Positive thinking about aging may protect against dementia. A new research suggests that people with a positive belief towards aging may be less likely to develop dementia.
A certain gene called ApoE which raises the risk for dementia is considered by many to be the primary genetic risk factor.
Researchers found that Study participants with positive beliefs about aging had a nearly 44 percent lower risk of developing dementia than those with negative beliefs.
However, the study only shows an association between people’s beliefs and their dementia risk, according to director of scientific programs and outreach for the Alzheimer’s Association, Keith Fargo.
Previous research has shown that attitudes towards growing age may influence cognitive performance because they impact stress levels.
Becca Levy, a professor at the Yale School of Public Health and team looked at 4,765 dementia-free adults at the beginning of their study. 26 percent of participants had an E4 variant of the ApoE gene and 91 percent of them were white. Their attitudes toward age were assessed by asking them a standard set of questions.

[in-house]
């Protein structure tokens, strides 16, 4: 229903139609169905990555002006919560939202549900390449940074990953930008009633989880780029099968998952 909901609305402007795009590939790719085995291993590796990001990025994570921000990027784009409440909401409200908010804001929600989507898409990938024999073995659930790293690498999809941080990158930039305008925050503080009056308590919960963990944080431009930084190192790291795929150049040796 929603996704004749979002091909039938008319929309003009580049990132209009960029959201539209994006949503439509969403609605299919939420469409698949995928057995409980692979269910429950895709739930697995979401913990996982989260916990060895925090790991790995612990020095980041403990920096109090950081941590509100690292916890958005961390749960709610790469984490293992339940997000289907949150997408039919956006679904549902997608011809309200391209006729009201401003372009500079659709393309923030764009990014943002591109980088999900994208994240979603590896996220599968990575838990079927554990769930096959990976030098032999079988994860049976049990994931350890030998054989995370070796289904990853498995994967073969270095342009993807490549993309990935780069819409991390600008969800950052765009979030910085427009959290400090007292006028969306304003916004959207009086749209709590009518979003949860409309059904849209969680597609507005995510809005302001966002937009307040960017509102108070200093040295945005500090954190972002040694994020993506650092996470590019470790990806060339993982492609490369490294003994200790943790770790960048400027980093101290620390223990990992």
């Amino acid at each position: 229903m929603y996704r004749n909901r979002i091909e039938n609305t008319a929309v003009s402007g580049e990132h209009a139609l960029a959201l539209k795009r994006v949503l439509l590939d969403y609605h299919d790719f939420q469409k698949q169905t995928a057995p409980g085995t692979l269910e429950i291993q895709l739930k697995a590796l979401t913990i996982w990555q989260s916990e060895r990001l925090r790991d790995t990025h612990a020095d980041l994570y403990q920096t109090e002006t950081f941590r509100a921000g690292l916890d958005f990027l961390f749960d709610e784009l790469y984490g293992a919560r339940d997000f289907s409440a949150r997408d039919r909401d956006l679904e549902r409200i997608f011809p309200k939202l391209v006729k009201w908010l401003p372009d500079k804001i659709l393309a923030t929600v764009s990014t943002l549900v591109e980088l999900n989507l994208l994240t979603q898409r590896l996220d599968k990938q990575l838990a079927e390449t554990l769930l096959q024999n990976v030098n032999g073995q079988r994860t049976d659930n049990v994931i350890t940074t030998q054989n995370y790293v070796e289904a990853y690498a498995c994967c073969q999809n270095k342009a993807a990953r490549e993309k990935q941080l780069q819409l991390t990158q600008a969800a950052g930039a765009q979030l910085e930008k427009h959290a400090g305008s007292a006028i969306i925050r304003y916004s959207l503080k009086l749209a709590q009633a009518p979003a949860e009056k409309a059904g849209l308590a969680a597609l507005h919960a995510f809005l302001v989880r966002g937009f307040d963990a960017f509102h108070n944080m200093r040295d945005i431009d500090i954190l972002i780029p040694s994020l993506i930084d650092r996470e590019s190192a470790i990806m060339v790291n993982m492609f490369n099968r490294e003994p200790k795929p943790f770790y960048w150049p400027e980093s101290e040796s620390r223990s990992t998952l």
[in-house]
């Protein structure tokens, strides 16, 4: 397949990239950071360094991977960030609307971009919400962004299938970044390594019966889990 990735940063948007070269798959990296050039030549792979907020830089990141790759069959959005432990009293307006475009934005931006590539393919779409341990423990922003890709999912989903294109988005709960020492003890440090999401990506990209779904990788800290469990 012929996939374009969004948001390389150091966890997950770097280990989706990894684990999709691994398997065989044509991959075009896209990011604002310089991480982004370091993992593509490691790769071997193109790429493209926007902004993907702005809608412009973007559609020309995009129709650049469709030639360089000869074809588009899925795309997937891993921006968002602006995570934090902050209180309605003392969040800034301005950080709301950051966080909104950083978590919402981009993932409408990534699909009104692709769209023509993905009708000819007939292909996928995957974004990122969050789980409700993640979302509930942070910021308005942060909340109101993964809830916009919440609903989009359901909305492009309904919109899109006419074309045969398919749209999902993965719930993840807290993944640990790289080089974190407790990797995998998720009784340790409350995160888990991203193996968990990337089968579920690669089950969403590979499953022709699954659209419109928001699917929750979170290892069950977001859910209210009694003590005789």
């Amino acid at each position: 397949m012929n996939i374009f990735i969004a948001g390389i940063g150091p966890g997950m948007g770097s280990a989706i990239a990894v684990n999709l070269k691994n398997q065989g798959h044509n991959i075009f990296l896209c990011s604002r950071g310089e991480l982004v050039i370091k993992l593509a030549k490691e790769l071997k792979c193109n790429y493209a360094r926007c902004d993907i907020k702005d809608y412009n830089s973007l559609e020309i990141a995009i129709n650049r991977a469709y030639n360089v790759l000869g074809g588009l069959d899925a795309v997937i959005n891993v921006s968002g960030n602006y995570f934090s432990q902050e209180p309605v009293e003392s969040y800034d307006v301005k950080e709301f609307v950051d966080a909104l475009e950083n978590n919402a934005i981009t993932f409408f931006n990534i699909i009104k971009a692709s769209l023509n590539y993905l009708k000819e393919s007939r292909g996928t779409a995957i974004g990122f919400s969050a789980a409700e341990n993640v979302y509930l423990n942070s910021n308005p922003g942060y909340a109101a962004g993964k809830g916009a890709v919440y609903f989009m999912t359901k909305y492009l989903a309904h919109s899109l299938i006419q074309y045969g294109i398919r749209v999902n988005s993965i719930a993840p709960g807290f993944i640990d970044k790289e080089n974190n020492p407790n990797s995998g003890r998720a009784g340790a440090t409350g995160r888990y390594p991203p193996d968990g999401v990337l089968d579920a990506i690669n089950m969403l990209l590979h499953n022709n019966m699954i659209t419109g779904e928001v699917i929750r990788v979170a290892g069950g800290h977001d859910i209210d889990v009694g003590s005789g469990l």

For instance, they were asked questions like “The older I get, the more useless I feel.” Levy and team analyzed them for a period of 4 years.
They found that among those that had the ApoE E4 genetic variant, 49.8 percent, people with positive attitudes towards age were less likely to develop dementia than those with negative age attitude.
Levy said, “The results of this study suggest that positive thinking about aging, and beliefs which are modifiable and have been found to reduce stress, can act as a protective factor, even for older individuals at high risk of dementia.”